by IBYC KRAMES · Cited by 146 — The diagnosis of an abnormal fontanel requires an understanding of the wide variation of normal. At birth, an infant has six fontanels.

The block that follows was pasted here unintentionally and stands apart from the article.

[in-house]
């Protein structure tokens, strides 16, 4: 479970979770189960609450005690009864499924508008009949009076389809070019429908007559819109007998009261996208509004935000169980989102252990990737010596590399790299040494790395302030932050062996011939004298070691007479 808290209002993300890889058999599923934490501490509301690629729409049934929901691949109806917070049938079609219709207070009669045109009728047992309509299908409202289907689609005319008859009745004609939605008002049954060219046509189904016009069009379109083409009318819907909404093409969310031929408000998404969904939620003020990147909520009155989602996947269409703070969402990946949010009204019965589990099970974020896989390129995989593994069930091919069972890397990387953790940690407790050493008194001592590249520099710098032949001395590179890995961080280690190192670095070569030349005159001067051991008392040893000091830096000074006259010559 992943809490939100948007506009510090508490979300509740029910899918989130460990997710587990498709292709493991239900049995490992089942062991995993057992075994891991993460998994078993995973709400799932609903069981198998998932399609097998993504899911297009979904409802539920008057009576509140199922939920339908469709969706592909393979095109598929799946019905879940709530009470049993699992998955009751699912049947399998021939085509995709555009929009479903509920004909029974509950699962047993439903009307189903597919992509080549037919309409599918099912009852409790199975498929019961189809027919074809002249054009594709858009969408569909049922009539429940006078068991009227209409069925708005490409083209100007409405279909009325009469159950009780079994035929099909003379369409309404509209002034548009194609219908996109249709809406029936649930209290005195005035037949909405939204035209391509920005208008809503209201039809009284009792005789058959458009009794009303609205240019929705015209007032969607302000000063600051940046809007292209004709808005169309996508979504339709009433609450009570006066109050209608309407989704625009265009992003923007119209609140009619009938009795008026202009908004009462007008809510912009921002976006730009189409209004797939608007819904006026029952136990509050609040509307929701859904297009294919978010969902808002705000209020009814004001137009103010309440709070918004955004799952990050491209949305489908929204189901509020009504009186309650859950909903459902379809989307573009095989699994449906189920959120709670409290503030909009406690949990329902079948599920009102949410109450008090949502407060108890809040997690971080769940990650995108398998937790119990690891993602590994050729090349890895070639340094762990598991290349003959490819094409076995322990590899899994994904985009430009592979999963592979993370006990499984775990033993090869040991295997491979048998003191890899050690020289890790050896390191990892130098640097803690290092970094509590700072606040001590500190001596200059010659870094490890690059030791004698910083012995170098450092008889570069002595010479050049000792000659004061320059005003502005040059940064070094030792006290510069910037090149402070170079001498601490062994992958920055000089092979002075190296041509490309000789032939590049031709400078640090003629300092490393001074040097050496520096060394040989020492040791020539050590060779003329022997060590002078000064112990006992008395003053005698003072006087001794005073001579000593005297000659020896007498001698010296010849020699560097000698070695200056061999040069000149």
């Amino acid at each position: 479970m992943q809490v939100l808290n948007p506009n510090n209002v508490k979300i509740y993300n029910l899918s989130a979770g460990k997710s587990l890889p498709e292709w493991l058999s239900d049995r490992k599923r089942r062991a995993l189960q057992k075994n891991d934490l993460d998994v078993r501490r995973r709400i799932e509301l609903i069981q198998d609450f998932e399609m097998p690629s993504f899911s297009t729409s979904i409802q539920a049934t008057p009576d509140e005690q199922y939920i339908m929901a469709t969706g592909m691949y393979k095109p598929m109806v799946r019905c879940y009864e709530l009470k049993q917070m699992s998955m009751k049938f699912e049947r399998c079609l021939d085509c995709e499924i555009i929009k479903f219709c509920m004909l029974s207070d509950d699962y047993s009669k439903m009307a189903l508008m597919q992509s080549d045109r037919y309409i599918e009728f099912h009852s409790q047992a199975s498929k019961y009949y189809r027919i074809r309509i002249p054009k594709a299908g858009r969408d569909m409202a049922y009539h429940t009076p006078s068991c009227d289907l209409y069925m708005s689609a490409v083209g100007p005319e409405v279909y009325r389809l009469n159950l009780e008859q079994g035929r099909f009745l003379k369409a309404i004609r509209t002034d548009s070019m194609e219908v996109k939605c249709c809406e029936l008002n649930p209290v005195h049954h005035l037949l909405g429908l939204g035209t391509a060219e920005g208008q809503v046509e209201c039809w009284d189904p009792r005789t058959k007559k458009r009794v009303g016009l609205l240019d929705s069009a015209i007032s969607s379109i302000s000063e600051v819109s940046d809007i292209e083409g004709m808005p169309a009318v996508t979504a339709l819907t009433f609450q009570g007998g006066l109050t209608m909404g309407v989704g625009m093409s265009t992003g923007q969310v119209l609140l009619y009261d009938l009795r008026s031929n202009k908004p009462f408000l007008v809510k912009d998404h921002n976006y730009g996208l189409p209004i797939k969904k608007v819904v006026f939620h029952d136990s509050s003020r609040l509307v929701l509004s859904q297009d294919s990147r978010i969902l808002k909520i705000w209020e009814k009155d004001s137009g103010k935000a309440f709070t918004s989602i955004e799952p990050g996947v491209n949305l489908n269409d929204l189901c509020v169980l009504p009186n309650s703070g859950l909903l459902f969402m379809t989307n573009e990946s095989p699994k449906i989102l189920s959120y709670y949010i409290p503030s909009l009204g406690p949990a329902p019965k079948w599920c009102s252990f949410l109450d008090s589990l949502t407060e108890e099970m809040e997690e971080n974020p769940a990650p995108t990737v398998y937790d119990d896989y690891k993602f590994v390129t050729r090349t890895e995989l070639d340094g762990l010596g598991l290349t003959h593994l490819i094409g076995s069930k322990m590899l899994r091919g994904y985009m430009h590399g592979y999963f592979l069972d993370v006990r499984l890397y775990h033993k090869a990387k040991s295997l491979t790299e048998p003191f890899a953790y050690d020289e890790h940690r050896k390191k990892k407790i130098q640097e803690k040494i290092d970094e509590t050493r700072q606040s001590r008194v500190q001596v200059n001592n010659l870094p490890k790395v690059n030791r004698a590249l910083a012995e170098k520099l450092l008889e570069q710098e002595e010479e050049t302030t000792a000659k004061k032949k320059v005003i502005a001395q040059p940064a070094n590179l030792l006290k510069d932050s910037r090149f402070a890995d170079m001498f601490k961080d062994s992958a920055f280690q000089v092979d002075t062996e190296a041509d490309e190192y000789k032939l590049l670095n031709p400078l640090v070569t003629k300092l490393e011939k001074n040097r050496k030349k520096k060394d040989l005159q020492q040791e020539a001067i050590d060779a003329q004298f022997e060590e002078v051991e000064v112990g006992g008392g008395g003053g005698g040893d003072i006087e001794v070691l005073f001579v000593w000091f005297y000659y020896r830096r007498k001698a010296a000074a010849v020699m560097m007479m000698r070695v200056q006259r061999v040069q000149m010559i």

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Examination ofa newbornÕs fon- tanels offers the physician a win- dow into the infantÕs developing brain and general state ofhealth. The word ÒfontanelÓis derived from the Latin fonticulus and the Old French fontaine,meaning a little fountain or spring. 1-3The normal fontanel varies widely in shape and time ofclosure.The incidence ofabnor- mal fontanel differs,depending on the abnor- mality and cause. JUNE15,2003 / V OLUME 67,N UMBER12www.aafp.org/afp AMERICANFAMILY PHYSICIAN 2547Anatomy of the FontanelsFontanels are the fibrous,membrane-cov- ered gaps created when more than two cranial bones are juxtaposed,as opposed to sutures, which are narrow seams offibrous connective tissue that separate the flat bones ofthe skull. A newborn has six fontanels (Figure 1) :theanterior and posterior,two mastoid,and two sphenoid.4The rhomboid-shaped anterior fontanel,located at the juncture ofthe two The diagnosis of an abnormal fontanel requires an understanding of the wide variation of normal. At birth, an infant has six fontanels. The anterior fontanel is the largest and most important for clinical evaluation. The average size of the anterior fontanel is 2.1 cm, and the median time of clo- sure is 13.8 months. The most common causes of a large anterior fontanel or delayed fontanel clo- sure are achondroplasia, hypothyroidism, Down syndrome, increased intracranial pressure, and rickets. A bulging anterior fontanel can be a result of increased intracranial pressure or intracranial and extracranial tumors, and a sunken fontanel usually is a sign of dehydration. A physical exam- ination helps the physician determine which imaging modality, such as plain films, ultrasonogra- phy, computed tomographic scan, or magnetic resonance imaging, to use for diagnosis. (Am Fam Physician 2003;67:2547-52. Copyright© 2003 American Academy of Family Physicians)The Abnormal Fontanel JOSEPH KIESLER,M.D.,and RICK RICER,M.D.,University ofCincinnati College ofMedicine,Cincinnati,Ohio PROBLEM-ORIENTED DIAGNOSISMembers of various family practice depart- ments develop articles for ÒProblem-Oriented Diagnosis.Ó This article is one in a series from the Department of Family Practice at the University of Cincinnati College of Medicine. Guest coordinator of the series is Susan Montauk, M.D. ILLUSTRATIONS BY CHRISTY KRAMESMetopic suture AnteriorfontanelParietal bone Squamous suture PosteriorfontanelOccipitalboneLambdoidstructure Mastoid fontanel TemporalboneSphenoidfontanelSphenoid boneZygomaticboneFrontal bone Coronal suture Frontal bone ParietalboneAnterior fontanelCoronal suture Sagittalsuture PosteriorfontanelLambdoid suture Occipital bone FIGURE 1. (Left) Lateral view of the newborn skull. (Right) Superior view of the newborn skull. Redrawn with permission after Netter FH. Atlas of human anatomy. Summit, N.J.: Ciba-Geigy, 1994. .